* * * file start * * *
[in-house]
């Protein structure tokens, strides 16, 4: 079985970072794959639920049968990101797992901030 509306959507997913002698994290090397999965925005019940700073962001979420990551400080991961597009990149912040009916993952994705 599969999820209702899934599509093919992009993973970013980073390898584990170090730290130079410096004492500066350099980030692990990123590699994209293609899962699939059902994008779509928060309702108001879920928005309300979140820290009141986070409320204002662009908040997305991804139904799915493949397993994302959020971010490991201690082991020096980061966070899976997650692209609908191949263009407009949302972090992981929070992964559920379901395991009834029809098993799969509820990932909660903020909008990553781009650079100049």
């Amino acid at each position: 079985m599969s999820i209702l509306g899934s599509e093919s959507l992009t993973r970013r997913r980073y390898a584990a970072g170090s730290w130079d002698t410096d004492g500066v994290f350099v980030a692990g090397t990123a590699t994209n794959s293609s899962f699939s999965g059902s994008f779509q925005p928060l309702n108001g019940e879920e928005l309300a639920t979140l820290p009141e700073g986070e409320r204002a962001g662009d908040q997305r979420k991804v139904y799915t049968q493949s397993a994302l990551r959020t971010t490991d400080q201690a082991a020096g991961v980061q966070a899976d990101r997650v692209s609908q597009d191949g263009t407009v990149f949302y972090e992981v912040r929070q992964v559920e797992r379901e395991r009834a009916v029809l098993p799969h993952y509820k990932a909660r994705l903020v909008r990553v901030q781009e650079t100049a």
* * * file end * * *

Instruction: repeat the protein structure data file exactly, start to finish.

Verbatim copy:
[in-house]
């Protein structure tokens, strides 16, 4: 079985970072794959639920049968990101797992901030 509306959507997913002698994290090397999965925005019940700073962001979420990551400080991961597009990149912040009916993952994705 599969999820209702899934599509093919992009993973970013980073390898584990170090730290130079410096004492500066350099980030692990990123590699994209293609899962699939059902994008779509928060309702108001879920928005309300979140820290009141986070409320204002662009908040997305991804139904799915493949397993994302959020971010490991201690082991020096980061966070899976997650692209609908191949263009407009949302972090992981929070992964559920379901395991009834029809098993799969509820990932909660903020909008990553781009650079100049």
């Amino acid at each position: 079985m599969s999820i209702l509306g899934s599509e093919s959507l992009t993973r970013r997913r980073y390898a584990a970072g170090s730290w130079d002698t410096d004492g500066v994290f350099v980030a692990g090397t990123a590699t994209n794959s293609s899962f699939s999965g059902s994008f779509q925005p928060l309702n108001g019940e879920e928005l309300a639920t979140l820290p009141e700073g986070e409320r204002a962001g662009d908040q997305r979420k991804v139904y799915t049968q493949s397993a994302l990551r959020t971010t490991d400080q201690a082991a020096g991961v980061q966070a899976d990101r997650v692209s609908q597009d191949g263009t407009v990149f949302y972090e992981v912040r929070q992964v559920e797992r379901e395991r009834a009916v029809l098993p799969h993952y509820k990932a909660r994705l903020v909008r990553v901030q781009e650079t100049a």